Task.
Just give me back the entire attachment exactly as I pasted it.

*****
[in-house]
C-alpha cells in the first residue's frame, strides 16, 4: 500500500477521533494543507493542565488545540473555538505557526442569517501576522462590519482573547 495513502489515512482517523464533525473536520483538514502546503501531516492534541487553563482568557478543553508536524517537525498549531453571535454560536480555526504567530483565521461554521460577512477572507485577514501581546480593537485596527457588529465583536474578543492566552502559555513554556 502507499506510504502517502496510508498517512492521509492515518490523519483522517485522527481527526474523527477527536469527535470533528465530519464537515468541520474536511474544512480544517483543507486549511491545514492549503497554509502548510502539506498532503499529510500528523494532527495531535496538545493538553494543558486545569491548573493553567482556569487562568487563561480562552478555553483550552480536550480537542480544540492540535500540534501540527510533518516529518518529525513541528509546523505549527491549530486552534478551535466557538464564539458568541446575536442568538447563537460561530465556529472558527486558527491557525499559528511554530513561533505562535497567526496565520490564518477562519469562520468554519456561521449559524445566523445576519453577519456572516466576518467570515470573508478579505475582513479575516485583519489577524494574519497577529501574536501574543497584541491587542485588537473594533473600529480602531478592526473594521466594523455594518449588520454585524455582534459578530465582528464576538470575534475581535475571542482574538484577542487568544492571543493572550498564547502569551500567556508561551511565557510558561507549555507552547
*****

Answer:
[in-house]
C-alpha cells in the first residue's frame, strides 16, 4: 500500500477521533494543507493542565488545540473555538505557526442569517501576522462590519482573547 495513502489515512482517523464533525473536520483538514502546503501531516492534541487553563482568557478543553508536524517537525498549531453571535454560536480555526504567530483565521461554521460577512477572507485577514501581546480593537485596527457588529465583536474578543492566552502559555513554556 502507499506510504502517502496510508498517512492521509492515518490523519483522517485522527481527526474523527477527536469527535470533528465530519464537515468541520474536511474544512480544517483543507486549511491545514492549503497554509502548510502539506498532503499529510500528523494532527495531535496538545493538553494543558486545569491548573493553567482556569487562568487563561480562552478555553483550552480536550480537542480544540492540535500540534501540527510533518516529518518529525513541528509546523505549527491549530486552534478551535466557538464564539458568541446575536442568538447563537460561530465556529472558527486558527491557525499559528511554530513561533505562535497567526496565520490564518477562519469562520468554519456561521449559524445566523445576519453577519456572516466576518467570515470573508478579505475582513479575516485583519489577524494574519497577529501574536501574543497584541491587542485588537473594533473600529480602531478592526473594521466594523455594518449588520454585524455582534459578530465582528464576538470575534475581535475571542482574538484577542487568544492571543493572550498564547502569551500567556508561551511565557510558561507549555507552547